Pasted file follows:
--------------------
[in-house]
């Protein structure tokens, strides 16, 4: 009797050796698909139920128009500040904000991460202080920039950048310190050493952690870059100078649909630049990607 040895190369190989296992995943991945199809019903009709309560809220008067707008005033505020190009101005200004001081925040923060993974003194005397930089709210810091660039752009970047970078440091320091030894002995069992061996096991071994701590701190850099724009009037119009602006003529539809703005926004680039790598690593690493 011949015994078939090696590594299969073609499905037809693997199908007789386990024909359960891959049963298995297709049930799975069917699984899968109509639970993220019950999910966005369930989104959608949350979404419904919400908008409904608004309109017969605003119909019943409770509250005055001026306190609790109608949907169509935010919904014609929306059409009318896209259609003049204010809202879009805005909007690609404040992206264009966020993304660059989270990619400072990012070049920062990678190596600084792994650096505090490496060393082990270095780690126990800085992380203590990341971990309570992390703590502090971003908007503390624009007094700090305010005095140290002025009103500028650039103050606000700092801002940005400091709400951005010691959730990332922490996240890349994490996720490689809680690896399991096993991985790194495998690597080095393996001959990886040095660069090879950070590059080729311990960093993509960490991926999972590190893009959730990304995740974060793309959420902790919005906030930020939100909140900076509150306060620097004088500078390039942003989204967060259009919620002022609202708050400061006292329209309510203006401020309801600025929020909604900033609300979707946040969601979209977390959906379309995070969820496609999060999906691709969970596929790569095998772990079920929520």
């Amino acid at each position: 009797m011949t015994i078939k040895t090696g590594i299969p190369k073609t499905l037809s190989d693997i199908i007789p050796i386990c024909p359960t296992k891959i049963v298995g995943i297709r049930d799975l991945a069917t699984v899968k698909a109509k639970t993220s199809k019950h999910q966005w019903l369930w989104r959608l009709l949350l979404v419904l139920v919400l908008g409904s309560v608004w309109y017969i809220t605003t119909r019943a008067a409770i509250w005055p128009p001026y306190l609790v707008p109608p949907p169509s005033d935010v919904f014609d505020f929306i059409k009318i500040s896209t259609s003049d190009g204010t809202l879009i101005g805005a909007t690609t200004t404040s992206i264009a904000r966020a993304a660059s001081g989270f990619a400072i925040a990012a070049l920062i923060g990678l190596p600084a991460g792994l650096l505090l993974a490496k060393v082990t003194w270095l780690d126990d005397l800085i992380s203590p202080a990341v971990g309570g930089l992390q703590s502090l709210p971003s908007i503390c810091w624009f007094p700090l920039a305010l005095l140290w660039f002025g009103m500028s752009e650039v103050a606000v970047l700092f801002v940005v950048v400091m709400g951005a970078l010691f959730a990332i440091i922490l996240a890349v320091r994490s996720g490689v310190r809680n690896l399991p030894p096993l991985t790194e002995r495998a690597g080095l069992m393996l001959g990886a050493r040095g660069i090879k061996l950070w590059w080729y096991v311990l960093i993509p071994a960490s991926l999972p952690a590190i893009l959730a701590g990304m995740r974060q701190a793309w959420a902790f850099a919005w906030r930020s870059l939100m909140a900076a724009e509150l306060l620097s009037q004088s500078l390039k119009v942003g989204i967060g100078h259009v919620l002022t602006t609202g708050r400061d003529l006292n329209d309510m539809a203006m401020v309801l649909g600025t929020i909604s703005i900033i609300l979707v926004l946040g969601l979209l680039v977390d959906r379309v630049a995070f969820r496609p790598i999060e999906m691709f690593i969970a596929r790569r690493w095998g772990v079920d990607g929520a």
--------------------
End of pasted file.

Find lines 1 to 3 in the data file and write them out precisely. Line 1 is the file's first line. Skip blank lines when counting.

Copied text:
[in-house]
């Protein structure tokens, strides 16, 4: 009797050796698909139920128009500040904000991460202080920039950048310190050493952690870059100078649909630049990607 040895190369190989296992995943991945199809019903009709309560809220008067707008005033505020190009101005200004001081925040923060993974003194005397930089709210810091660039752009970047970078440091320091030894002995069992061996096991071994701590701190850099724009009037119009602006003529539809703005926004680039790598690593690493 011949015994078939090696590594299969073609499905037809693997199908007789386990024909359960891959049963298995297709049930799975069917699984899968109509639970993220019950999910966005369930989104959608949350979404419904919400908008409904608004309109017969605003119909019943409770509250005055001026306190609790109608949907169509935010919904014609929306059409009318896209259609003049204010809202879009805005909007690609404040992206264009966020993304660059989270990619400072990012070049920062990678190596600084792994650096505090490496060393082990270095780690126990800085992380203590990341971990309570992390703590502090971003908007503390624009007094700090305010005095140290002025009103500028650039103050606000700092801002940005400091709400951005010691959730990332922490996240890349994490996720490689809680690896399991096993991985790194495998690597080095393996001959990886040095660069090879950070590059080729311990960093993509960490991926999972590190893009959730990304995740974060793309959420902790919005906030930020939100909140900076509150306060620097004088500078390039942003989204967060259009919620002022609202708050400061006292329209309510203006401020309801600025929020909604900033609300979707946040969601979209977390959906379309995070969820496609999060999906691709969970596929790569095998772990079920929520």
């Amino acid at each position: 009797m011949t015994i078939k040895t090696g590594i299969p190369k073609t499905l037809s190989d693997i199908i007789p050796i386990c024909p359960t296992k891959i049963v298995g995943i297709r049930d799975l991945a069917t699984v899968k698909a109509k639970t993220s199809k019950h999910q966005w019903l369930w989104r959608l009709l949350l979404v419904l139920v919400l908008g409904s309560v608004w309109y017969i809220t605003t119909r019943a008067a409770i509250w005055p128009p001026y306190l609790v707008p109608p949907p169509s005033d935010v919904f014609d505020f929306i059409k009318i500040s896209t259609s003049d190009g204010t809202l879009i101005g805005a909007t690609t200004t404040s992206i264009a904000r966020a993304a660059s001081g989270f990619a400072i925040a990012a070049l920062i923060g990678l190596p600084a991460g792994l650096l505090l993974a490496k060393v082990t003194w270095l780690d126990d005397l800085i992380s203590p202080a990341v971990g309570g930089l992390q703590s502090l709210p971003s908007i503390c810091w624009f007094p700090l920039a305010l005095l140290w660039f002025g009103m500028s752009e650039v103050a606000v970047l700092f801002v940005v950048v400091m709400g951005a970078l010691f959730a990332i440091i922490l996240a890349v320091r994490s996720g490689v310190r809680n690896l399991p030894p096993l991985t790194e002995r495998a690597g080095l069992m393996l001959g990886a050493r040095g660069i090879k061996l950070w590059w080729y096991v311990l960093i993509p071994a960490s991926l999972p952690a590190i893009l959730a701590g990304m995740r974060q701190a793309w959420a902790f850099a919005w906030r930020s870059l939100m909140a900076a724009e509150l306060l620097s009037q004088s500078l390039k119009v942003g989204i967060g100078h259009v919620l002022t602006t609202g708050r400061d003529l006292n329209d309510m539809a203006m401020v309801l649909g600025t929020i909604s703005i900033i609300l979707v926004l946040g969601l979209l680039v977390d959906r379309v630049a995070f969820r496609p790598i999060e999906m691709f690593i969970a596929r790569r690493w095998g772990v079920d990607g929520a």